1. Be practical. Carefully consider the vehicle you want to purchase in relation to its intended daily or weekly purpose. People often mismatch their heart’s desires with their brain’s logical thinking. For example, if you live in a traffic-dense area where you spend a lot of time in start-stop traffic jams, consider an automatic car instead of a manual one. Automatics are easier to drive, with no clutch problems and so on. Another example is when people buy off-road-biased 4x4s and SUVs that cost a fortune to run, while they hardly ever take them off the tarmac.
2. Cars are not investments. We often believe we are “investing” in a useful asset when buying a car, but we are so wrong. Yes, cars may take us from A to B, and perform certain other functions that make our lives a little bit easier, but they are essentially liabilities. Most will lose at least 25% of their value the minute you drive them out of the dealership.
3. Affordability is key. Experts suggest that your total car instalment should not exceed 15 to 20% of your net or take-home salary. So, if you receive R20 000 in your bank account every month, do not plan to pay more than R4 000 towards your car.
4. Check all available financing options. Scout around for the best financing deal for yourself. Don’t confine yourself to your favourite bank or financing institution as they may not see you the way another bank might. Ensure you choose a reputable financial institution. Your financier must be registered with the Financial Services Board as a financial services provider (FSP). Lastly, as far as this is concerned, the best advice we can give you is as follows: pay as high a deposit as possible – don’t limit yourself to the mandatory 10%, avoid balloon payments and the residual option as far as you can, and do not choose to exceed 60 months/five years for repayment.
5. Research the car’s true costs. A car’s sticker price is just the beginning of your expenses. Take a closer look at the options list versus what is being offered standard. Get the dealership to explain exactly how their service and maintenance plans work. You may need to pay extra for these if you want them. Then research as many of the commonly replaced parts’ prices as you can – items like the gearbox, tyres, windscreen and so on.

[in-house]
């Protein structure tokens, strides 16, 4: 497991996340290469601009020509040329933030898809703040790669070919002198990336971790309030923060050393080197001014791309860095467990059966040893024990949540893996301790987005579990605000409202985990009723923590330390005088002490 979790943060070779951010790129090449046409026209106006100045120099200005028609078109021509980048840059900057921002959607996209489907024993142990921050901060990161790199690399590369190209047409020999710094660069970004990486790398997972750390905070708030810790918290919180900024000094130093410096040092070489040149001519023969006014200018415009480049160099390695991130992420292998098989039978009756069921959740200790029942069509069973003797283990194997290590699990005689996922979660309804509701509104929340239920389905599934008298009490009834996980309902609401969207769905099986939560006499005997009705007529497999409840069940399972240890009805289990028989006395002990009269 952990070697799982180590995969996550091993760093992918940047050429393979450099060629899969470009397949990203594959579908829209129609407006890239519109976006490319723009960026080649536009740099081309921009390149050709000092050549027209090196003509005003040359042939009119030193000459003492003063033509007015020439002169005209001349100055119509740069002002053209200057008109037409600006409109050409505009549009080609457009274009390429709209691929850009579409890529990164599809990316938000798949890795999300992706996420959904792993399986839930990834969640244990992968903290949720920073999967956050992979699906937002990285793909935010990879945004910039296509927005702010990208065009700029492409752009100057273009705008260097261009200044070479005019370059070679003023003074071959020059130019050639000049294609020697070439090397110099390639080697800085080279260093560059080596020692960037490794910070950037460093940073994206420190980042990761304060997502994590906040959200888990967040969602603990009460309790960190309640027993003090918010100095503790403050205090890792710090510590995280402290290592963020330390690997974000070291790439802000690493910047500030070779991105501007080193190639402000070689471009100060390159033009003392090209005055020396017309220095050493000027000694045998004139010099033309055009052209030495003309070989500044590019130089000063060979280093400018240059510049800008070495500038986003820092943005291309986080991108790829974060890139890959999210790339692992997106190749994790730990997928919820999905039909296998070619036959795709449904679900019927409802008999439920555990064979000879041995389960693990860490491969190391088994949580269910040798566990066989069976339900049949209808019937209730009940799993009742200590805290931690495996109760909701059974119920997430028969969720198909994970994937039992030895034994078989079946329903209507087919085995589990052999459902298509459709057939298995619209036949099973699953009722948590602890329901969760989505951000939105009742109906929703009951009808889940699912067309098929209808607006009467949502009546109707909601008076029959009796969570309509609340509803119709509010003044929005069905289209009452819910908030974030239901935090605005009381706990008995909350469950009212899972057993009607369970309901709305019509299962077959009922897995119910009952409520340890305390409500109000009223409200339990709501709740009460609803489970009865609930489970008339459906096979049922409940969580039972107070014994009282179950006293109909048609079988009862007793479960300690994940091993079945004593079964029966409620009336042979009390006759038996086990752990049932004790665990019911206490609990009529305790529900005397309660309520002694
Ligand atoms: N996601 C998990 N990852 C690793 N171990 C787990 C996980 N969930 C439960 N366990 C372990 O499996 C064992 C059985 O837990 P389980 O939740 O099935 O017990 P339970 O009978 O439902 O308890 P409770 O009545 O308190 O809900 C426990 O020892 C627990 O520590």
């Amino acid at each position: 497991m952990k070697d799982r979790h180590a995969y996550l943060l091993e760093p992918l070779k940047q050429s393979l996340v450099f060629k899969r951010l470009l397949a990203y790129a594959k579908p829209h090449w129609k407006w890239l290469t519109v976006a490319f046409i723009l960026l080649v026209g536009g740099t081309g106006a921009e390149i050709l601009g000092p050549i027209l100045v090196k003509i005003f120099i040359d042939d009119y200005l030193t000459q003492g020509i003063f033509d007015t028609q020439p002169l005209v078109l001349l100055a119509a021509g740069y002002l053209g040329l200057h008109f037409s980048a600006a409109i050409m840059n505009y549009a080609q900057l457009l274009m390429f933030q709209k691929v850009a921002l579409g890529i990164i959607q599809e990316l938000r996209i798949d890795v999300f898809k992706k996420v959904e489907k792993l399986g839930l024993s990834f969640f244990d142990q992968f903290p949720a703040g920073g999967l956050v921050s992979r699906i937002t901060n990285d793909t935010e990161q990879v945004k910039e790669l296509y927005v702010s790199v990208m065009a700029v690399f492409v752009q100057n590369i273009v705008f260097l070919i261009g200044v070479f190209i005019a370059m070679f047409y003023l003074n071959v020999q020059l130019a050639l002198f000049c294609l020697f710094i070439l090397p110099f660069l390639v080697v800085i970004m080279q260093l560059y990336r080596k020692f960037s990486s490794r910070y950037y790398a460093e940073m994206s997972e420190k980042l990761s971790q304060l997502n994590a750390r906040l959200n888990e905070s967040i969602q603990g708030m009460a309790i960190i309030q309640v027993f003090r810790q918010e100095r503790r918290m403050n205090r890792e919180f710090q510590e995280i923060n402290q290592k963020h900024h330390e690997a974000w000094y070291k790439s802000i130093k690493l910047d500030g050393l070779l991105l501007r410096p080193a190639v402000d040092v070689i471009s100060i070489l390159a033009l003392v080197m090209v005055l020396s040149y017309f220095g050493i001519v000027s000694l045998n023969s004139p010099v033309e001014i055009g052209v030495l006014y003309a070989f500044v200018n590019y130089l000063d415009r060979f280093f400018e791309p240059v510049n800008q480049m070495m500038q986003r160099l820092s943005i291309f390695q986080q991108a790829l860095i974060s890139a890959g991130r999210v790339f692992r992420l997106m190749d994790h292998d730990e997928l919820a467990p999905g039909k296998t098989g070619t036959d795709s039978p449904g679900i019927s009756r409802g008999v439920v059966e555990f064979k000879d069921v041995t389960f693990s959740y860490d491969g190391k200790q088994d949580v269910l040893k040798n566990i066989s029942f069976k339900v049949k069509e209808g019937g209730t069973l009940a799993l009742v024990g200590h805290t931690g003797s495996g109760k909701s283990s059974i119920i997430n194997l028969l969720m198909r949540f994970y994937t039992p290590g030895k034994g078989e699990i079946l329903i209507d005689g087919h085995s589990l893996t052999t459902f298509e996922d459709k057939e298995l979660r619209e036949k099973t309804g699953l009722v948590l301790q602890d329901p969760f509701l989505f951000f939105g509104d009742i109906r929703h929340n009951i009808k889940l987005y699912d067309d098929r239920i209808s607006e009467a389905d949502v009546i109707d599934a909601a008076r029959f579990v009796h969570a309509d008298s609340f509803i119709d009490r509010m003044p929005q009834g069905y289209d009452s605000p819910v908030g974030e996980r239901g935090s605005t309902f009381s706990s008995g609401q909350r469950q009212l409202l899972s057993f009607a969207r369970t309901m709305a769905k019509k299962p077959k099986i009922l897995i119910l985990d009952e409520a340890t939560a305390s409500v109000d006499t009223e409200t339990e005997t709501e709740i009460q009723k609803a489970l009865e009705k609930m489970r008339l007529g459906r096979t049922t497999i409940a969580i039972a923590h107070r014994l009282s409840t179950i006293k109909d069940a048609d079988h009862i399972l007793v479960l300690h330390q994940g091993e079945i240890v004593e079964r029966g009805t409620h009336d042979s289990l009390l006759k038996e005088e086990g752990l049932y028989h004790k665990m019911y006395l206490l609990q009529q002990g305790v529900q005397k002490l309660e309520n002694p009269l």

6. Do your homework. Dealership sales people exist to sell stock, not to tell you the honest truth about their cars. Therefore do yourself a major favour and read up and consult independent motoring publications extensively on your potential purchase(s). Focus mainly on reports regarding the driving experience, boot space, comfort features, fuel consumption and performance figures. The last two are where your salesperson can largely hold back on the truth. In fairness, he or she will simply be quoting the manufacturer’s figures, which are often misaligned with reality.
7. Obtain a list of cars most popular with thieves. This applies to many suburbs in South Africa, but there are popular makes and models that thieves and hijackers prefer. Generally speaking, they correspond to the most popular cars in the country. Ask your local police station for details.
8. Find out the car’s model year. Your target purchase may be on its way out, with a new version or completely new model on the horizon. This will affect its price, as the outgoing car is likely to be placed on special in its final months. At the same time, an all-new model will almost always be more expensive. Decide if you want the latest and greatest with all the freshest gadgets, or if you really just like the model as it is.
9. Request and compare five insurance quotes. With anything between 13 000 and 20 000 deaths caused by motor accidents annually, insurance is playing a much more important role in our lives. Shop around thoroughly for the best one for you, taking into account a number of important factors including price, types of cover, excess, and so on.
10. Get others’ opinions. Take a companion with you. Four or six eyes are generally better than two. Invite a trusted, knowledgeable companion to go car shopping with you. They’ll know you well enough to know many of your needs and can guide your prospective purchase accordingly. Remember, you have a seven-day “out” clause in your purchase if you do not sign immediately at the dealership. Take it and use it.
Article credit: http://www.destinyconnect.com/2015/08/12/10-things-to-do-before-buying-a-car/